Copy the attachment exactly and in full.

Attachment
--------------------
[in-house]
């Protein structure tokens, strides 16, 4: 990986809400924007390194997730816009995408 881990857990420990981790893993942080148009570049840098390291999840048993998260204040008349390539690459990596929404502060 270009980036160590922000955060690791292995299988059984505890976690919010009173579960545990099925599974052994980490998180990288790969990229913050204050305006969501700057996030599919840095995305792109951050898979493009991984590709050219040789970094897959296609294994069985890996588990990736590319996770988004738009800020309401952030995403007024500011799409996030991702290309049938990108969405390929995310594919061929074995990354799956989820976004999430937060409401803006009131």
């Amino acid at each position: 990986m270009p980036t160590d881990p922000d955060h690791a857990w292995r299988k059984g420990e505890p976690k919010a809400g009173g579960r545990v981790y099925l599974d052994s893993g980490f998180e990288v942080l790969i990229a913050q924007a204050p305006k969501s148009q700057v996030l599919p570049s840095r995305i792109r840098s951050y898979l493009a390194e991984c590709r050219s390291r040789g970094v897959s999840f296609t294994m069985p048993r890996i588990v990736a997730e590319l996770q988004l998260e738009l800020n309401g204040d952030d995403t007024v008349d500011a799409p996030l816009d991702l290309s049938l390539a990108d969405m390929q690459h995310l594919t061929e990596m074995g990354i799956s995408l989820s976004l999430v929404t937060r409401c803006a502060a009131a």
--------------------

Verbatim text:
[in-house]
């Protein structure tokens, strides 16, 4: 990986809400924007390194997730816009995408 881990857990420990981790893993942080148009570049840098390291999840048993998260204040008349390539690459990596929404502060 270009980036160590922000955060690791292995299988059984505890976690919010009173579960545990099925599974052994980490998180990288790969990229913050204050305006969501700057996030599919840095995305792109951050898979493009991984590709050219040789970094897959296609294994069985890996588990990736590319996770988004738009800020309401952030995403007024500011799409996030991702290309049938990108969405390929995310594919061929074995990354799956989820976004999430937060409401803006009131």
């Amino acid at each position: 990986m270009p980036t160590d881990p922000d955060h690791a857990w292995r299988k059984g420990e505890p976690k919010a809400g009173g579960r545990v981790y099925l599974d052994s893993g980490f998180e990288v942080l790969i990229a913050q924007a204050p305006k969501s148009q700057v996030l599919p570049s840095r995305i792109r840098s951050y898979l493009a390194e991984c590709r050219s390291r040789g970094v897959s999840f296609t294994m069985p048993r890996i588990v990736a997730e590319l996770q988004l998260e738009l800020n309401g204040d952030d995403t007024v008349d500011a799409p996030l816009d991702l290309s049938l390539a990108d969405m390929q690459h995310l594919t061929e990596m074995g990354i799956s995408l989820s976004l999430v929404t937060r409401c803006a502060a009131a």